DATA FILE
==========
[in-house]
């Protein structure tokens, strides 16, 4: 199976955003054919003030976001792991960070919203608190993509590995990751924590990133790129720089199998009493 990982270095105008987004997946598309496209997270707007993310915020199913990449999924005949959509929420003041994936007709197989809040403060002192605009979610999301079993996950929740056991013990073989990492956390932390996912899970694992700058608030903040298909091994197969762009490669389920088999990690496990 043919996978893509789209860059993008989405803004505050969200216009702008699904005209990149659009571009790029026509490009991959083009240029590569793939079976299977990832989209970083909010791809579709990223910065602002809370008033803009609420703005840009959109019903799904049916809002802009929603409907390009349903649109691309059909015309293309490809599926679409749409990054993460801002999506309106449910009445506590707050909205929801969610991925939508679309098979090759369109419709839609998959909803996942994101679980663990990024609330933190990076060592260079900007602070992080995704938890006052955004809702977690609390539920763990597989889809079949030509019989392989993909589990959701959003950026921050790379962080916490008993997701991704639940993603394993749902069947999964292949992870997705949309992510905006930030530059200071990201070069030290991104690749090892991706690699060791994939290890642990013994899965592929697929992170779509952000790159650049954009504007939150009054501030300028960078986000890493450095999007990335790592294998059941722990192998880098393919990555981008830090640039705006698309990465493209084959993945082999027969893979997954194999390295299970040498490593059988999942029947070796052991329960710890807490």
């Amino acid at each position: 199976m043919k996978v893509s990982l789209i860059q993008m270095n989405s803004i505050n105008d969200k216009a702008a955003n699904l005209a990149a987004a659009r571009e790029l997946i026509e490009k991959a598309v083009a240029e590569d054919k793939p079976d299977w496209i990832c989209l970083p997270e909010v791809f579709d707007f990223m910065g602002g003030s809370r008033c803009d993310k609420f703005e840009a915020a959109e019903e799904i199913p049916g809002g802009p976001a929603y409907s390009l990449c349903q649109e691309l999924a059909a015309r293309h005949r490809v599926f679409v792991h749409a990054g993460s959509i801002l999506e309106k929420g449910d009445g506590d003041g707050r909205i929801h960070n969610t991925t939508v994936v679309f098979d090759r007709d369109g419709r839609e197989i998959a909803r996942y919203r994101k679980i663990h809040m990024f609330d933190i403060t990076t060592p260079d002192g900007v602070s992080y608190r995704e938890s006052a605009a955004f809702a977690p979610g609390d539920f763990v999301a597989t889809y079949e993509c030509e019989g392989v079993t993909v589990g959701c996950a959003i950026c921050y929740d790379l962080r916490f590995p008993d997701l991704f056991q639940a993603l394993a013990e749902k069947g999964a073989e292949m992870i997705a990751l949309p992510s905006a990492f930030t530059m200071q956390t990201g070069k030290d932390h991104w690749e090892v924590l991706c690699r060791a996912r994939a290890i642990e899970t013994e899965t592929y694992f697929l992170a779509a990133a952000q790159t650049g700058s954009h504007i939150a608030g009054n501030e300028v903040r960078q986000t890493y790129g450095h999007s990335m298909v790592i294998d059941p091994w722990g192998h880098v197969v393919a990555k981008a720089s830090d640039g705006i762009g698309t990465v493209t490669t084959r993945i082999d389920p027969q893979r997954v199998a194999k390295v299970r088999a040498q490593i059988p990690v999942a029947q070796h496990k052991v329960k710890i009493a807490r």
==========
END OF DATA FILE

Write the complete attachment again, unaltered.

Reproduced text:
[in-house]
């Protein structure tokens, strides 16, 4: 199976955003054919003030976001792991960070919203608190993509590995990751924590990133790129720089199998009493 990982270095105008987004997946598309496209997270707007993310915020199913990449999924005949959509929420003041994936007709197989809040403060002192605009979610999301079993996950929740056991013990073989990492956390932390996912899970694992700058608030903040298909091994197969762009490669389920088999990690496990 043919996978893509789209860059993008989405803004505050969200216009702008699904005209990149659009571009790029026509490009991959083009240029590569793939079976299977990832989209970083909010791809579709990223910065602002809370008033803009609420703005840009959109019903799904049916809002802009929603409907390009349903649109691309059909015309293309490809599926679409749409990054993460801002999506309106449910009445506590707050909205929801969610991925939508679309098979090759369109419709839609998959909803996942994101679980663990990024609330933190990076060592260079900007602070992080995704938890006052955004809702977690609390539920763990597989889809079949030509019989392989993909589990959701959003950026921050790379962080916490008993997701991704639940993603394993749902069947999964292949992870997705949309992510905006930030530059200071990201070069030290991104690749090892991706690699060791994939290890642990013994899965592929697929992170779509952000790159650049954009504007939150009054501030300028960078986000890493450095999007990335790592294998059941722990192998880098393919990555981008830090640039705006698309990465493209084959993945082999027969893979997954194999390295299970040498490593059988999942029947070796052991329960710890807490």
């Amino acid at each position: 199976m043919k996978v893509s990982l789209i860059q993008m270095n989405s803004i505050n105008d969200k216009a702008a955003n699904l005209a990149a987004a659009r571009e790029l997946i026509e490009k991959a598309v083009a240029e590569d054919k793939p079976d299977w496209i990832c989209l970083p997270e909010v791809f579709d707007f990223m910065g602002g003030s809370r008033c803009d993310k609420f703005e840009a915020a959109e019903e799904i199913p049916g809002g802009p976001a929603y409907s390009l990449c349903q649109e691309l999924a059909a015309r293309h005949r490809v599926f679409v792991h749409a990054g993460s959509i801002l999506e309106k929420g449910d009445g506590d003041g707050r909205i929801h960070n969610t991925t939508v994936v679309f098979d090759r007709d369109g419709r839609e197989i998959a909803r996942y919203r994101k679980i663990h809040m990024f609330d933190i403060t990076t060592p260079d002192g900007v602070s992080y608190r995704e938890s006052a605009a955004f809702a977690p979610g609390d539920f763990v999301a597989t889809y079949e993509c030509e019989g392989v079993t993909v589990g959701c996950a959003i950026c921050y929740d790379l962080r916490f590995p008993d997701l991704f056991q639940a993603l394993a013990e749902k069947g999964a073989e292949m992870i997705a990751l949309p992510s905006a990492f930030t530059m200071q956390t990201g070069k030290d932390h991104w690749e090892v924590l991706c690699r060791a996912r994939a290890i642990e899970t013994e899965t592929y694992f697929l992170a779509a990133a952000q790159t650049g700058s954009h504007i939150a608030g009054n501030e300028v903040r960078q986000t890493y790129g450095h999007s990335m298909v790592i294998d059941p091994w722990g192998h880098v197969v393919a990555k981008a720089s830090d640039g705006i762009g698309t990465v493209t490669t084959r993945i082999d389920p027969q893979r997954v199998a194999k390295v299970r088999a040498q490593i059988p990690v999942a029947q070796h496990k052991v329960k710890i009493a807490r």